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Remarks of Commissioner Mignon L. Clyburn

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Released: December 16, 2009

Remarks of Mignon L. Clyburn

At the Workshop on Speech, Democracy and the Open Internet

December 15, 2009

Good afternoon. I believe there is no better way to begin the Commission’s
workshops for our open Internet proceeding than with a focus on the Internet’s role in
enabling speech, journalism, culture, and democracy. The Internet has had an incredible
impact on each of these elements, our role is to preserve and enhance those things that
enable greater democratic participation and a better-informed citizenry.
One of the core reasons we’ve begun this proceeding is to ensure that the Internet
remains an unbiased platform, where all speakers – including historically
underrepresented voices – can reach all audiences on the same footing, and with
extremely low barriers to entry. This is an incredible development.
As many of you know, for years I owned and operated a weekly newspaper in
Charleston, South Carolina, where I learned first-hand the challenges that face
individuals and small businesses trying to compete in traditional media. These
challenges were particularly acute in light of the difficulty of competing against media
outlets with established distribution networks. Today, thanks to an open Internet, a small
community newspaper or a budding journalist essentially has the same distribution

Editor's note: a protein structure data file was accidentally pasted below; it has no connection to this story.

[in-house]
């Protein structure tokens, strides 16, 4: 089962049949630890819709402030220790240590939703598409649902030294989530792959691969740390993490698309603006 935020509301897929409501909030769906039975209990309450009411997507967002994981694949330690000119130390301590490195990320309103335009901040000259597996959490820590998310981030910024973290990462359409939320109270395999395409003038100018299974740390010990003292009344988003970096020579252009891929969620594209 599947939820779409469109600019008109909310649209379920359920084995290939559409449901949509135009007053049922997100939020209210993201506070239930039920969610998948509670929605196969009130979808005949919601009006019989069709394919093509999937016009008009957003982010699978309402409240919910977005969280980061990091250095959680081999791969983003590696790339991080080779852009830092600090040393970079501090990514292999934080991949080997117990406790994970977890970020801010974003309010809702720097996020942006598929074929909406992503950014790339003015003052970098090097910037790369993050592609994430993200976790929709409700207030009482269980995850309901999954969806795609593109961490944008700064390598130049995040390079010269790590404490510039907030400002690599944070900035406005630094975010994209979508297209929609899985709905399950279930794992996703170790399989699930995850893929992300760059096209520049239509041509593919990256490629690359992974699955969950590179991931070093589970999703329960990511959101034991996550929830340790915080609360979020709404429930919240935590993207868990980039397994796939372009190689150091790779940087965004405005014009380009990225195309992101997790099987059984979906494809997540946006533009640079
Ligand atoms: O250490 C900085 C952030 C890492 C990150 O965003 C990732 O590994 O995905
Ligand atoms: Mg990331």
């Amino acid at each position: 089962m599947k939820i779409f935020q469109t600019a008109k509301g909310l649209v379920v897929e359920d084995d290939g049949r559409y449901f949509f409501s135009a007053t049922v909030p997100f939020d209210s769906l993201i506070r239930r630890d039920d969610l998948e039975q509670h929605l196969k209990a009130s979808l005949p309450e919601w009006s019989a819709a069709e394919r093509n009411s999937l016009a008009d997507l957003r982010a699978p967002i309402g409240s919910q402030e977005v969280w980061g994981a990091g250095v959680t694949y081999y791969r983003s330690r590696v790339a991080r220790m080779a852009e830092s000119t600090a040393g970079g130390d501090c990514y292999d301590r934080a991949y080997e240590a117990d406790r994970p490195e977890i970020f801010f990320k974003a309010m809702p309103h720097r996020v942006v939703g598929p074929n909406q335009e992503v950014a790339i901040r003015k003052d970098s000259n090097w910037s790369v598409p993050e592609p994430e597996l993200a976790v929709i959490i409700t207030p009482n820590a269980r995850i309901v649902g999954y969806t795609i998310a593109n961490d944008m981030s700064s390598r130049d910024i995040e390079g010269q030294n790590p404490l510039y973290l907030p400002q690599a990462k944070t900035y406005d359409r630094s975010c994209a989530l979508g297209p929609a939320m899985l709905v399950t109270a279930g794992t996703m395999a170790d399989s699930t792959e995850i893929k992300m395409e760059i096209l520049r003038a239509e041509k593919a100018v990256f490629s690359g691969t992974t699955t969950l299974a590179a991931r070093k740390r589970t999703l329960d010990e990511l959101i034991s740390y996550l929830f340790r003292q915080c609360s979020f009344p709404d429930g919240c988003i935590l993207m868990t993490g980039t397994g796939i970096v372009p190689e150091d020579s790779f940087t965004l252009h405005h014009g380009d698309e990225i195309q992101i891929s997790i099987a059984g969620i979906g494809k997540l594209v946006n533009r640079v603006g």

network as the Washington Post or the Memphis Commercial Appeal. Just think about
what this opportunity affords all Americans. I guess I should say, all connected
Americans – but that is a matter for another.
The Internet’s openness is also particularly important for minority voices, which
have traditionally encountered a whole host of barriers to reaching audiences through
traditional media. How long have we wrangled with the problem of minority media
ownership? This struggle is in large part due the difficulty for would-be minority media
owners to have meaningful access to their target audiences. And while that struggle is
important and ongoing – and is likely to continue for some time – when it comes to the
Internet, the opportunity is here and now. That is, as long as the Internet remains an open
platform.
The open Internet is fundamentally different than how broadcast TV or radio and
cable television have developed historically. There are no gatekeepers on the open
Internet that determine who gets to speak and what they can speak about. If anything, it
is a unique opportunity for the First Amendment to truly flourish.
We have here with us today an impressive and diverse group of panelists – who
have come together today from across the country, including West Virginia, California,
Tennessee and South Carolina – to share their personal experiences with the open
Internet. I am looking forward to our panelists’ presentations on how the Internet’s
openness has affected their ability to do the important work they do, whether in
journalism, political organizing, or cultural creation.

Our open Internet proceeding has just begun, and we will be discussing these
issues for some time, but today’s workshop will be an essential part of the foundation for
our future work. Thank you to the staff for their terrific work, and to the panelists and
those of you joining us here and on-line for taking time out to participate today.
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